Humiliated 7-0 losers in its lone friendly match of this season, Sounders FC hasn’t decided what it will do in terms of scheduling friendlies in 2012.
“I think the only thing that we have decided is if we do it we need to do a better job of thinking about the entertainment that we provide our fans on our side of the equation,” general manager Adrian Hanauer said Thursday. “As (coach Sigi Schmid) said, if we had it to do over again, I think we would have played our starters longer and played it a little differently. We’re certainly licking our wounds and reassessing things, but we haven’t made any conclusions. ”
In 2009, the Sounders included two international friendlies as part of their season-ticket package: a 2-0 loss to Chelsea and a 4-0 loss to Barcelona.
In 2010, that jumped to three: a 3-0 win over Boca Juniors, a 2-1 loss to Celtic, and a 3-1 win over Chivas de Guadalajara.
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After hearing some negative feedback from fans, the Sounders promised a single friendly this season against a world-class opponent.
They delivered Manchester United. But a competitive 1-0 match at halftime collapsed into what Schmid called the biggest embarrassment of his coaching career when the Red Devils unleashed six second-half goals against Sounders reserves.
“When we played Barcelona and Chelsea, at halftime those teams brought on a lot of young players and we were able to use our young players and still provide entertainment and it wasn’t a thrashing,” Hanauer said. “Obviously, that didn’t pan out (Wednesday) night.”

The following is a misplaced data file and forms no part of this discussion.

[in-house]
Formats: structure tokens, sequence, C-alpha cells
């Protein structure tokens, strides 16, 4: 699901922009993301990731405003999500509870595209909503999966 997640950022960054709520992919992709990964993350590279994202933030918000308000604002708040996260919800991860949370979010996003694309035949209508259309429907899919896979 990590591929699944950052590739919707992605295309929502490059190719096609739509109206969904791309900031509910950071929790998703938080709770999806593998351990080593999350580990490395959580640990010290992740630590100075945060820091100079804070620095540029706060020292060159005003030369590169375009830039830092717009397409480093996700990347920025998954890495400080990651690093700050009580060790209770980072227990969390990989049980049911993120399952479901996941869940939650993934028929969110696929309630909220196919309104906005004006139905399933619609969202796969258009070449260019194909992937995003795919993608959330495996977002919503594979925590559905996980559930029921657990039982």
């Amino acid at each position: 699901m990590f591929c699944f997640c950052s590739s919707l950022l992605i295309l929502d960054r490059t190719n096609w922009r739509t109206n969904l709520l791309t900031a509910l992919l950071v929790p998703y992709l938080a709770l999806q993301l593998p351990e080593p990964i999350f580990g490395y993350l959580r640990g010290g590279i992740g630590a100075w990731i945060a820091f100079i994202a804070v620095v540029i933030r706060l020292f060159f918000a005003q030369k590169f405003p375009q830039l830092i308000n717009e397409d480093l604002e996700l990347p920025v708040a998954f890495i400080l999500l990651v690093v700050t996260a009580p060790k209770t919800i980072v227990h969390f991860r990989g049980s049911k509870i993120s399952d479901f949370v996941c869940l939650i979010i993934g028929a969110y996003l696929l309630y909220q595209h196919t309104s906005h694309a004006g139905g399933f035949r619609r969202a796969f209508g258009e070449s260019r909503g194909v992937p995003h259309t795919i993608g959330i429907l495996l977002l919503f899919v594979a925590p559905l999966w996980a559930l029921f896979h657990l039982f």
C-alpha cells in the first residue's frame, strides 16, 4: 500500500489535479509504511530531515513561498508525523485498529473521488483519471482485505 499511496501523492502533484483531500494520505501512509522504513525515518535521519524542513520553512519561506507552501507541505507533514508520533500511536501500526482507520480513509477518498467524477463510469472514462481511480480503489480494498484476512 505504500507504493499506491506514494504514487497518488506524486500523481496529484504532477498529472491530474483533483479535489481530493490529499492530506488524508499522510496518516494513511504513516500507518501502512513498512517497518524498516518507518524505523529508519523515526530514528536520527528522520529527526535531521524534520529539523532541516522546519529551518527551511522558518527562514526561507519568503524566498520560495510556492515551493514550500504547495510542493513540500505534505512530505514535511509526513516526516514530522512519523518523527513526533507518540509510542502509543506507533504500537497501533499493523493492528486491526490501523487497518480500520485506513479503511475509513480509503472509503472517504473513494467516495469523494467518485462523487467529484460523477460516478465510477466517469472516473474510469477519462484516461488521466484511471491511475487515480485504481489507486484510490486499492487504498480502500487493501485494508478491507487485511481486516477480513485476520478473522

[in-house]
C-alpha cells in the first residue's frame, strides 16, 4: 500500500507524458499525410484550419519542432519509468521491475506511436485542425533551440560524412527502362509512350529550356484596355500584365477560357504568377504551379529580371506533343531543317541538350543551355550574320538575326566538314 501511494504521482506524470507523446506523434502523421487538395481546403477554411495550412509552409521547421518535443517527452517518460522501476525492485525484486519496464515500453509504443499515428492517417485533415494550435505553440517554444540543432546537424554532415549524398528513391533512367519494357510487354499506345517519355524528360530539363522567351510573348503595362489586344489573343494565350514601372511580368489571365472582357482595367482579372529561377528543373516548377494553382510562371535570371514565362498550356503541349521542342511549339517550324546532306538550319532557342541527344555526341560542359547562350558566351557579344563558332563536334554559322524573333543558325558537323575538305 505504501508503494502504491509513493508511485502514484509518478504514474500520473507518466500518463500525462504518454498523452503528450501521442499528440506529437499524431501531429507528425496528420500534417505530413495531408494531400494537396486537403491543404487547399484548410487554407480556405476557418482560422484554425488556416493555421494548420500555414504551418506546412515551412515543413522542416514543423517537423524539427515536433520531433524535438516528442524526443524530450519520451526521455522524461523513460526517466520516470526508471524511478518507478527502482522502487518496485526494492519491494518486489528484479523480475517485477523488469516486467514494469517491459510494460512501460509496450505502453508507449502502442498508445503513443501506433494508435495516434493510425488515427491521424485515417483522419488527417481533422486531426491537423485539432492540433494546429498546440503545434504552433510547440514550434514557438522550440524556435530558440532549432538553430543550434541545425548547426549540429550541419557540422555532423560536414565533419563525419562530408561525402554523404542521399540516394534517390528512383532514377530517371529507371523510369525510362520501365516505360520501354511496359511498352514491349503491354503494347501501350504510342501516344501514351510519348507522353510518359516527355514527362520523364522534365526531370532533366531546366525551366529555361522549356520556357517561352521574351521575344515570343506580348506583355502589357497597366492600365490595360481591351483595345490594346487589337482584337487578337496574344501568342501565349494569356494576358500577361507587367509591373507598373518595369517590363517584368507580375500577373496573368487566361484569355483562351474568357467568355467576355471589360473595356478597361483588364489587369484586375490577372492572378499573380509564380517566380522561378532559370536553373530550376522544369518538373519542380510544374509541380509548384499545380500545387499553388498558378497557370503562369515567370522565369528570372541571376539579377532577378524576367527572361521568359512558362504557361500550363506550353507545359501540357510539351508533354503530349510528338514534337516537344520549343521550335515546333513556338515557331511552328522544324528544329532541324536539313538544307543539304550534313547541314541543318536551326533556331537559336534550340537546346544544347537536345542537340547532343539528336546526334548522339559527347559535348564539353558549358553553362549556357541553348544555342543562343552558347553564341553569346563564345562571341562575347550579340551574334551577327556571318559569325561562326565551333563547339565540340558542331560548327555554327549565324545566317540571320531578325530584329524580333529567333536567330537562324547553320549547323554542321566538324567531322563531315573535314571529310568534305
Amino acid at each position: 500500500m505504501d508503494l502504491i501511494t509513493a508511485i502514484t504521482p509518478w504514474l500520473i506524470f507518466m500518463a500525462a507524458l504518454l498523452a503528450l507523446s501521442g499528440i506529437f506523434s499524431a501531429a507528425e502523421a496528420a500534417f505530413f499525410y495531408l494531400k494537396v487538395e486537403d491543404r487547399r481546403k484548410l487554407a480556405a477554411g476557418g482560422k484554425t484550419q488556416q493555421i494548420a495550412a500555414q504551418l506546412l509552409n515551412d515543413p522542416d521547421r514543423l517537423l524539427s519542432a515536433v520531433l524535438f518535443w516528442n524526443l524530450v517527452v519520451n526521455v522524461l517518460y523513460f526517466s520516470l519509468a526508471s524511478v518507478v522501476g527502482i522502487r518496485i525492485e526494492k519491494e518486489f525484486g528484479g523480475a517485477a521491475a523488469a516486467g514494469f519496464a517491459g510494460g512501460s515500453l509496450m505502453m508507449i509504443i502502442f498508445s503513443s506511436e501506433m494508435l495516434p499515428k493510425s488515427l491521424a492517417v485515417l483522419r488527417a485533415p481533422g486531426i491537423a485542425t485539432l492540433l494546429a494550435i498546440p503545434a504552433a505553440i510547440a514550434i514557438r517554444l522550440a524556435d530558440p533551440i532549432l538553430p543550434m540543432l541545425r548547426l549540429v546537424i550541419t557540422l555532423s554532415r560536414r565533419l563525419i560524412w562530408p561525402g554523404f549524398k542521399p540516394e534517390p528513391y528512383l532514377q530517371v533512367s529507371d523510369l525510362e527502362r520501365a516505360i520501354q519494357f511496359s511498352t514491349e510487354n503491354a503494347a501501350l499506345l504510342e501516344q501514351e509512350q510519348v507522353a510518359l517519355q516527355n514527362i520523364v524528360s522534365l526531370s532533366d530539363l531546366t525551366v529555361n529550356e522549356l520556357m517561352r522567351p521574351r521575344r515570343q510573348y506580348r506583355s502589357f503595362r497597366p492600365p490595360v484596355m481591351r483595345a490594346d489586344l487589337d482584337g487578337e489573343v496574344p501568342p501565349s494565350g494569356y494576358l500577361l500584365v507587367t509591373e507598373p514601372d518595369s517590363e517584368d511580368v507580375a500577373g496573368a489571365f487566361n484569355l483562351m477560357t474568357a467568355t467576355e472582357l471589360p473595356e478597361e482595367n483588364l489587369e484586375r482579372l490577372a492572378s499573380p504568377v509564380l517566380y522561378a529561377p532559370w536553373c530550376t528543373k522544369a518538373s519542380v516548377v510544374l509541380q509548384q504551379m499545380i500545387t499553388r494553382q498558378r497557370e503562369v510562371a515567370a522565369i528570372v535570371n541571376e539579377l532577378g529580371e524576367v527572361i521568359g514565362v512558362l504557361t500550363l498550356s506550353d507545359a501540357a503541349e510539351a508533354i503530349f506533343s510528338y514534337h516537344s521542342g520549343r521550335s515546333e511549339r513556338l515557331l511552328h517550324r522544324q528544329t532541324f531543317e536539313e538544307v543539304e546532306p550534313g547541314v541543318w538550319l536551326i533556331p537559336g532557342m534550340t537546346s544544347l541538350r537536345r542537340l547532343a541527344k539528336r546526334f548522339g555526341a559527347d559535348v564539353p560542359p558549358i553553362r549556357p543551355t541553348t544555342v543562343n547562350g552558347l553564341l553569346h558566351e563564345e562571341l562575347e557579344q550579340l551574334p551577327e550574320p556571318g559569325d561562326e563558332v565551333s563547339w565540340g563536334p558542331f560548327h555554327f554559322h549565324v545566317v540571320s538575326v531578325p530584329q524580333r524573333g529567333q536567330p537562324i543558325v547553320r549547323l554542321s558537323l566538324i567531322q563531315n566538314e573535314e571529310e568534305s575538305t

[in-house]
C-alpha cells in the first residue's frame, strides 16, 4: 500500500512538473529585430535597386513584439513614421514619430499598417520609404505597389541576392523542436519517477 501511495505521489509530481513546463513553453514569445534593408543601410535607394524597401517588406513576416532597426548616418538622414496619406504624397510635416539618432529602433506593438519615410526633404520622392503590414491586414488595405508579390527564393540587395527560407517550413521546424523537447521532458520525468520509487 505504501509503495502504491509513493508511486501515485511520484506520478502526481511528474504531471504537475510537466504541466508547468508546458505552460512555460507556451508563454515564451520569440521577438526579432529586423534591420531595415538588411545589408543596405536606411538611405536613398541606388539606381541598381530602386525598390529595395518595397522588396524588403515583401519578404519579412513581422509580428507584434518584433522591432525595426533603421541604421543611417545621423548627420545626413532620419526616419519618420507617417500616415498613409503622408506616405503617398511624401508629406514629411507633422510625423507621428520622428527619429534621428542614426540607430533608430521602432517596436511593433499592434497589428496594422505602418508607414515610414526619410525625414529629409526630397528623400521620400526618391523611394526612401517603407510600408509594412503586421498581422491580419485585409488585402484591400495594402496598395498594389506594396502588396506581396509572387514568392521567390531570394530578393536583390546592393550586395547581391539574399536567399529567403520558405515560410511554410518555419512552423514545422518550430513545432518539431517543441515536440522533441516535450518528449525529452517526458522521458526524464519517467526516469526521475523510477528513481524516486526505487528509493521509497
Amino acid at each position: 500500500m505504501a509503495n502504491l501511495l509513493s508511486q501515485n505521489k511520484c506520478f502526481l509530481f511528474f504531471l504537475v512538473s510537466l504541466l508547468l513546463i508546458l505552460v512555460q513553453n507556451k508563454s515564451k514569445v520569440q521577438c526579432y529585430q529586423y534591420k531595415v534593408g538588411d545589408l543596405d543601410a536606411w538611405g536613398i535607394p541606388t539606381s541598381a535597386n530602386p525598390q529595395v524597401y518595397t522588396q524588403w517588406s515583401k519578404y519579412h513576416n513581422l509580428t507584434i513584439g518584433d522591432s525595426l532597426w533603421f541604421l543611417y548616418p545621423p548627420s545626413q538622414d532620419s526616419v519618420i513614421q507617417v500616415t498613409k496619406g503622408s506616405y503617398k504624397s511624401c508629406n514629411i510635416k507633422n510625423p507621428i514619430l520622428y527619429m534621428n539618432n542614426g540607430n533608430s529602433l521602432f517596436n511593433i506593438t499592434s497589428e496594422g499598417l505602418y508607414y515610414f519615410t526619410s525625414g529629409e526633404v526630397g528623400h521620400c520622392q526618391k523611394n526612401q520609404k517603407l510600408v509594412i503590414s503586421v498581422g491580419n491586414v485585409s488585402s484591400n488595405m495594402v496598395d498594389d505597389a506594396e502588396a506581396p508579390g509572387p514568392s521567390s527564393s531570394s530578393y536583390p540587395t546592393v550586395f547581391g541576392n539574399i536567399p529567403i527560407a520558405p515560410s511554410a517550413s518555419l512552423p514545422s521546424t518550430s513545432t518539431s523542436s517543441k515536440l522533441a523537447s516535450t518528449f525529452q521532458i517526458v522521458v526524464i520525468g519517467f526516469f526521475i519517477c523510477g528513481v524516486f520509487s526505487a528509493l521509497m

The Sounders haven’t been alone among Major League Soccer teams in their trouble against top-level European competition.
Over the first week of the World Football Challenge, Manchester United beat New England, 4-1; Real Madrid beat Los Angeles, 4-1; and Manchester City beat Vancouver, 2-1.
“There’s a very stark reality that we all have to face: To some degree you get what you pay for,” Hanauer said. “A $3 million payroll against a $300 million payroll, it’s going to go the way of the $300 million payroll a whole lot of the time. But I still think it’s good to continue to challenge ourselves. There are going to be some positives and there are going to be some negatives. The league overall, probably at a certain point after this World Football Challenge, will look at it again as well and say, ‘OK, is this a net positive or a net negative?’ ”
One clear positive is at the turnstiles. Those four games pairing MLS and European sides have drawn an average of 49,715 fans – topped by the Northwest-record crowd of 67,052 that turned out to watch the Red Devils at CenturyLink Field.
“As painful as it was for me, and as humiliating as it was on one level, we paid a lot of money to bring Manchester United in and to experience some of their greatness,” Hanauer said. “And we certainly got our money’s worth in that regard.”